Coercion

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For other uses, see Coercion (disambiguation).

Coercion /kˈɜrʃən/ is the practice of forcing another party to act in an involuntary manner by use of intimidation or threats or some other form of pressure or force. It involves a set of various types of forceful actions that violate the free will of an individual to induce a desired response, usually having a strict choice or option against a person in such a way a victim cannot escape, for example: a bully demanding lunch money to a student or the student gets beaten. These actions can include, but are not limited to, extortion, blackmail, torture, and threats to induce favors. In law, coercion is codified as a duress crime. Such actions are used as leverage, to force the victim to act in a way contrary to their own interests. Coercion may involve the actual infliction of physical pain/injury or psychological harm in order to enhance the credibility of a threat. The threat of further harm may lead to the cooperation or obedience of the person being coerced.

Overview[edit]

The purpose of coercion is to substitute one's aims to those of the victim. For this reason, many social philosophers have considered coercion as the polar opposite to freedom.[citation needed]

Various forms of coercion are distinguished: first on the basis of the kind of injury threatened, second according to its aims and scope, and finally according to its effects, from which its legal, social, and ethical implications mostly depend.

Physical[edit]

Physical coercion is the most commonly considered form of coercion, where the content of the conditional threat is the use of force against a victim, their dear ones or property. An often used example is "putting a gun to someone's head" (at gunpoint) or putting a "knife under the throat" (at knifepoint or cut-throat) to compel action or the victim gets killed or injured. These are so common that they are also used as metaphors for other forms of coercion.

Armed forces in many countries use firing squads to maintain discipline and intimidate the masses, or opposition, into submission or silent compliance. However, there also are nonphysical forms of coercion, where the threatened injury does not immediately imply the use of force. Byman and Waxman (2000) define coercion as "the use of threatened force, including the limited use of actual force to back up the threat, to induce an adversary to behave differently than it otherwise would."[1] Coercion does not in many cases amount to destruction of property or life since compliance is the goal.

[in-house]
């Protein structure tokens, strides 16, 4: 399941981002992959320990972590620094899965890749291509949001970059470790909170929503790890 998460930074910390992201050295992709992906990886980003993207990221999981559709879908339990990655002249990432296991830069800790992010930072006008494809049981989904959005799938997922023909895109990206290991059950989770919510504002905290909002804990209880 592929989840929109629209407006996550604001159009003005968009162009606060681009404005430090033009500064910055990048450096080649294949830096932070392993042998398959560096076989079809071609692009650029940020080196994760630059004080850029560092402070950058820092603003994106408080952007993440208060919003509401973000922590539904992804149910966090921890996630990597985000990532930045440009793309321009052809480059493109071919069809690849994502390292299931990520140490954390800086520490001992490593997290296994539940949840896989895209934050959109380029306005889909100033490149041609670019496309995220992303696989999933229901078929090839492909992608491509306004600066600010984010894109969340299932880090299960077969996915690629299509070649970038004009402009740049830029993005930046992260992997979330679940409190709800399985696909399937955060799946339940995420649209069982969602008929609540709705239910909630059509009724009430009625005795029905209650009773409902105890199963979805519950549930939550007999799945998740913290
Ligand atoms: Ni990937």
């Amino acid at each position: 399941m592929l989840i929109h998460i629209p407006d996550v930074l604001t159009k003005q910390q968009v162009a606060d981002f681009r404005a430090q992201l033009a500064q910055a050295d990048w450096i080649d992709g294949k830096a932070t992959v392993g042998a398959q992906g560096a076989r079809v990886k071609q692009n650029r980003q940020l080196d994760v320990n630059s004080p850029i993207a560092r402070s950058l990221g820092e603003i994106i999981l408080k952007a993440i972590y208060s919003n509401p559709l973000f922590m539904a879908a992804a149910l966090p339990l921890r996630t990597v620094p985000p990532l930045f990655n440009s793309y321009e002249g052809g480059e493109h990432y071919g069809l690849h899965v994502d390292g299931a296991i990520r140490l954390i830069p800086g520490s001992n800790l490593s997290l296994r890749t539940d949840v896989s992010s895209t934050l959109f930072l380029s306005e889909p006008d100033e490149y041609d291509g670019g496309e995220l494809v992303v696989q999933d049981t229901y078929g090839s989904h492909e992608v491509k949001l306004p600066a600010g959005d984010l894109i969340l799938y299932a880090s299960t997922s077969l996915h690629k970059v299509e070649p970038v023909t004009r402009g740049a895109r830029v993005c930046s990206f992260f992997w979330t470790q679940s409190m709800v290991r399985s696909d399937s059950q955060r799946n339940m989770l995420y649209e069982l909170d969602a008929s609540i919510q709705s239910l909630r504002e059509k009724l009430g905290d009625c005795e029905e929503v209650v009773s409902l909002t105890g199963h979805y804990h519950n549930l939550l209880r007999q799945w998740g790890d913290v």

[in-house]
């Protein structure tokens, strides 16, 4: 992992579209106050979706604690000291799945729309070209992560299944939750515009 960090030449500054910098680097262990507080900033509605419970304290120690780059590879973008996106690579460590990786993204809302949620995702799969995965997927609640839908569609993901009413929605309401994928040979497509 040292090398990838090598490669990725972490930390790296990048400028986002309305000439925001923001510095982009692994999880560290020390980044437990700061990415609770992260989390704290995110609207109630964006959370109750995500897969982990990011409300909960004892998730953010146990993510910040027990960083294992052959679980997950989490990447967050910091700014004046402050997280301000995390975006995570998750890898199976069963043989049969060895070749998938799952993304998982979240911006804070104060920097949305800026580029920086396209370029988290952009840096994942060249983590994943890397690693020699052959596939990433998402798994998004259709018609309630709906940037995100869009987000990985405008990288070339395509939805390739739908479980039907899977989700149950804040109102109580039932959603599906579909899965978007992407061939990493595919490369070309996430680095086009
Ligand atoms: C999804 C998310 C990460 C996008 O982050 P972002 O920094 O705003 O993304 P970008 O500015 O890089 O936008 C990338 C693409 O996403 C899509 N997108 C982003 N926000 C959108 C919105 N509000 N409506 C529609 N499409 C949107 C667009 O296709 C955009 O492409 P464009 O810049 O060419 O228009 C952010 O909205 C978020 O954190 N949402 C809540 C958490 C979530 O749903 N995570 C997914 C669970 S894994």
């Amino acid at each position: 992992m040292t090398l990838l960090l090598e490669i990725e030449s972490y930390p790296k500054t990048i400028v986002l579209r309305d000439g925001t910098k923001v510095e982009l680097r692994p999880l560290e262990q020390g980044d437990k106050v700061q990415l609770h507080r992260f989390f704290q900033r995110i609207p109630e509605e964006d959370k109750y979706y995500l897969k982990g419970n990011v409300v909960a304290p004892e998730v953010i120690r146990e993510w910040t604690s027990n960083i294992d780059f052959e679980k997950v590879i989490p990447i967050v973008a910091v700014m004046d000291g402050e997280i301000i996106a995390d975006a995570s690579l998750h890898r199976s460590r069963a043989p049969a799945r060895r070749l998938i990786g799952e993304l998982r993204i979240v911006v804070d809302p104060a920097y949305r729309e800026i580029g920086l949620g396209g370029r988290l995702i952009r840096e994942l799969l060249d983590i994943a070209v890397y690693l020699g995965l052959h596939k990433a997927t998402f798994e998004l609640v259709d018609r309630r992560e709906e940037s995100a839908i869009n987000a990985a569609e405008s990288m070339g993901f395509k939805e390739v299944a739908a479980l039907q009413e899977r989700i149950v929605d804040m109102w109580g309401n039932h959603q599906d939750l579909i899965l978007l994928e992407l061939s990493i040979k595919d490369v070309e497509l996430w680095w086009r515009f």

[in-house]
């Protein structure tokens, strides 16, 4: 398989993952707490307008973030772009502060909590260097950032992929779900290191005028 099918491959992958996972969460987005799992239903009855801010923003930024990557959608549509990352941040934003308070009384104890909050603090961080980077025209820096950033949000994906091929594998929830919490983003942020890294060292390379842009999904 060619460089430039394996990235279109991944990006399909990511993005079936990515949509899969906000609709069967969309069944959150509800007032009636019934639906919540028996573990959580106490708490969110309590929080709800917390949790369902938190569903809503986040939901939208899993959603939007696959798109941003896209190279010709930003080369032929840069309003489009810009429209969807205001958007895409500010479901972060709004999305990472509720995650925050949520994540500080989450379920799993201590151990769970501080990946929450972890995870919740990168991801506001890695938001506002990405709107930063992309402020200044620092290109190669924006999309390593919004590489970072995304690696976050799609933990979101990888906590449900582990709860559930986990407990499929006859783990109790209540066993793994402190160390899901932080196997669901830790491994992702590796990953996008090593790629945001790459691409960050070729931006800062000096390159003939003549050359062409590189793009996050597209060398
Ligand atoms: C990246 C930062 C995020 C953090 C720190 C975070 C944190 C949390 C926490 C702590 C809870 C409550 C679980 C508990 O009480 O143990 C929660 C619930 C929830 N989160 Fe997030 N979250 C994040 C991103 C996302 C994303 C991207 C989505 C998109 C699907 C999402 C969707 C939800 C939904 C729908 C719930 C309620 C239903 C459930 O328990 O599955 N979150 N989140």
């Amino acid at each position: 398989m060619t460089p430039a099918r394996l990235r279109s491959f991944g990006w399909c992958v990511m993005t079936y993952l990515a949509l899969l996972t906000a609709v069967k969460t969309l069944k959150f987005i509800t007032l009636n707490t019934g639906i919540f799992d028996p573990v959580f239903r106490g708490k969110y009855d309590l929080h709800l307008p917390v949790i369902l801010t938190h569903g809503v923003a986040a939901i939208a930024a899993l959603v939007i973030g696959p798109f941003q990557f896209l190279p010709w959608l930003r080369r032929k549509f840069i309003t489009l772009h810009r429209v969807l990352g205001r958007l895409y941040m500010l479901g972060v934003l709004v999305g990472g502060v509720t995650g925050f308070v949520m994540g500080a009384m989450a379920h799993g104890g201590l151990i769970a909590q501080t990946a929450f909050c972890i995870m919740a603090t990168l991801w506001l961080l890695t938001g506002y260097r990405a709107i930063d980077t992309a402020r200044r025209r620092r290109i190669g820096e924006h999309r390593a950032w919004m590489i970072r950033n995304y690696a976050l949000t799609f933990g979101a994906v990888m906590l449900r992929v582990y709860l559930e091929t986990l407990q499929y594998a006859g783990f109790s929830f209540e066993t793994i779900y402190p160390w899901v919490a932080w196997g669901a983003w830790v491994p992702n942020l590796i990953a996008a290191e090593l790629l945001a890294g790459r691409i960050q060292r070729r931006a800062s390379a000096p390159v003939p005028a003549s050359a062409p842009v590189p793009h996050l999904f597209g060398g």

Psychological[edit]

In psychological coercion, the threatened injury regards the victim’s relationships with other people. The most obvious example is blackmail, where the threat consists of the dissemination of damaging information. However, many other types are possible e.g. so-called "emotional blackmail", which typically involves threats of rejection from or disapproval by a peer-group, or creating feelings of guilt/obligation via a display of anger or hurt by someone whom the victim loves or respects. Another example is coercive persuasion.

Psychological coercion – along with the other varieties - was extensively and systematically used by the government of the People’s Republic of China during the “Thought Reform” campaign of 1951-1952. The process – carried out partly at “revolutionary universities” and partly within prisons – was investigated and reported upon by Robert Jay Lifton, then Research Professor of Psychiatry at Yale University: see Lifton (1961). The techniques used by the Chinese authorities included a technique derived from standard group psychotherapy, which was aimed at forcing the victims (who were generally intellectuals) to produce detailed and sincere ideological “confessions”. For instance, a professor of formal logic called Chin Yueh-lin – who was then regarded as China’s leading authority on his subject – was induced to write: “The new philosophy [of Marxism-Leninism], being scientific, is the supreme truth”. [Lifton (1961) p. 545].

Notes[edit]

  1. ^ Byman, Daniel L.; Waxman, Matthew C.: Kosovo and the Great Air Power Debate, International Security, Vol. 24, No. 4 (Spring, 2000), pp. 5-38.

References[edit]

  • Anderson, Scott A. (undated), "Towards a Better Theory of Coercion, and a Use for It", The University of Chicago [1]
  • Lifton, Robert J. (1961) Thought Reform and the Psychology of Totalism, Penguin Books.

External links[edit]